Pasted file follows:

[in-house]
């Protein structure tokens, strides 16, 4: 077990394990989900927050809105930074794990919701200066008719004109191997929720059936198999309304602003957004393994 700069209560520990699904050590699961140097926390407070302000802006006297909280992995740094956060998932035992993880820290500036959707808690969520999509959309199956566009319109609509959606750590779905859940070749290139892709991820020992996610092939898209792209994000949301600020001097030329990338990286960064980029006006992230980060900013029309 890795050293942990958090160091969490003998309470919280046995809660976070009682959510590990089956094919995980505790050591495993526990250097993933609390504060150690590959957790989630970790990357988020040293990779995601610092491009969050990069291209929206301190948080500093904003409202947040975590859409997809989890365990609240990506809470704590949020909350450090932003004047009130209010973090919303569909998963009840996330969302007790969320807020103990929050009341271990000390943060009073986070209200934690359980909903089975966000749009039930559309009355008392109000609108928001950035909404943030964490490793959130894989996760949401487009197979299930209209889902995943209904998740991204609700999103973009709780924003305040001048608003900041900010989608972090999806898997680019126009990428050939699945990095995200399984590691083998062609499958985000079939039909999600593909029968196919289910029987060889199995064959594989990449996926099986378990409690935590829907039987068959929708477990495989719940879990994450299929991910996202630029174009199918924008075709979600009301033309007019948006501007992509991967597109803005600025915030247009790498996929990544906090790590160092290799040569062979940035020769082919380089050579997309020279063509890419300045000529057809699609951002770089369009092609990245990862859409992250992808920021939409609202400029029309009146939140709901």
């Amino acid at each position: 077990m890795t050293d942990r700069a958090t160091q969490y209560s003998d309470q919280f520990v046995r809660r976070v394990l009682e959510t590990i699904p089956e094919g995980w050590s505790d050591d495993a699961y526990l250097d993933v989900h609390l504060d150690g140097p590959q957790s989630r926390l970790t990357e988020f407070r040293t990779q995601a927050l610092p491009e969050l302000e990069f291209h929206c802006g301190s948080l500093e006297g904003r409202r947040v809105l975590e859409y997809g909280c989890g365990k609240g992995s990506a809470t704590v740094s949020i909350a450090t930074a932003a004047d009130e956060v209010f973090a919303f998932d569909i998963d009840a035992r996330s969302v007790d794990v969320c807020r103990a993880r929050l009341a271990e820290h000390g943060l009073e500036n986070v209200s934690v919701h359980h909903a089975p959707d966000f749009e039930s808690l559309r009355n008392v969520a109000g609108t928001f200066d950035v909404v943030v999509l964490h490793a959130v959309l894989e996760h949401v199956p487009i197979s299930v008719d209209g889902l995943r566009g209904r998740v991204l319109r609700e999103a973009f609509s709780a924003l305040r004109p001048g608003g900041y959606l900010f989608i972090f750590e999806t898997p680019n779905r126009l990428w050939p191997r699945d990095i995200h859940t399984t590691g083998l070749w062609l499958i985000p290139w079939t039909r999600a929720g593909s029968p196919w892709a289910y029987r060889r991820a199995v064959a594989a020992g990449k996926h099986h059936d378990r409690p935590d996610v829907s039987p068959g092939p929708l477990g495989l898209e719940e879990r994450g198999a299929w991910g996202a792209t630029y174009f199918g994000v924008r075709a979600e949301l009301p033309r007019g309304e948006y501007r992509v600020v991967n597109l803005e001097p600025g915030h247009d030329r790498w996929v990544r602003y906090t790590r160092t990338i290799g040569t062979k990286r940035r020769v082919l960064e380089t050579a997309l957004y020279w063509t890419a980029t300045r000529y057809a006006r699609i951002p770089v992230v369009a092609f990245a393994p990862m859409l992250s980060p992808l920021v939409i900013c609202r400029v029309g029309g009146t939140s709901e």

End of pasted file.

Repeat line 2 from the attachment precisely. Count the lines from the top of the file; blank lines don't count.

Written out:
């Protein structure tokens, strides 16, 4: 077990394990989900927050809105930074794990919701200066008719004109191997929720059936198999309304602003957004393994 700069209560520990699904050590699961140097926390407070302000802006006297909280992995740094956060998932035992993880820290500036959707808690969520999509959309199956566009319109609509959606750590779905859940070749290139892709991820020992996610092939898209792209994000949301600020001097030329990338990286960064980029006006992230980060900013029309 890795050293942990958090160091969490003998309470919280046995809660976070009682959510590990089956094919995980505790050591495993526990250097993933609390504060150690590959957790989630970790990357988020040293990779995601610092491009969050990069291209929206301190948080500093904003409202947040975590859409997809989890365990609240990506809470704590949020909350450090932003004047009130209010973090919303569909998963009840996330969302007790969320807020103990929050009341271990000390943060009073986070209200934690359980909903089975966000749009039930559309009355008392109000609108928001950035909404943030964490490793959130894989996760949401487009197979299930209209889902995943209904998740991204609700999103973009709780924003305040001048608003900041900010989608972090999806898997680019126009990428050939699945990095995200399984590691083998062609499958985000079939039909999600593909029968196919289910029987060889199995064959594989990449996926099986378990409690935590829907039987068959929708477990495989719940879990994450299929991910996202630029174009199918924008075709979600009301033309007019948006501007992509991967597109803005600025915030247009790498996929990544906090790590160092290799040569062979940035020769082919380089050579997309020279063509890419300045000529057809699609951002770089369009092609990245990862859409992250992808920021939409609202400029029309009146939140709901």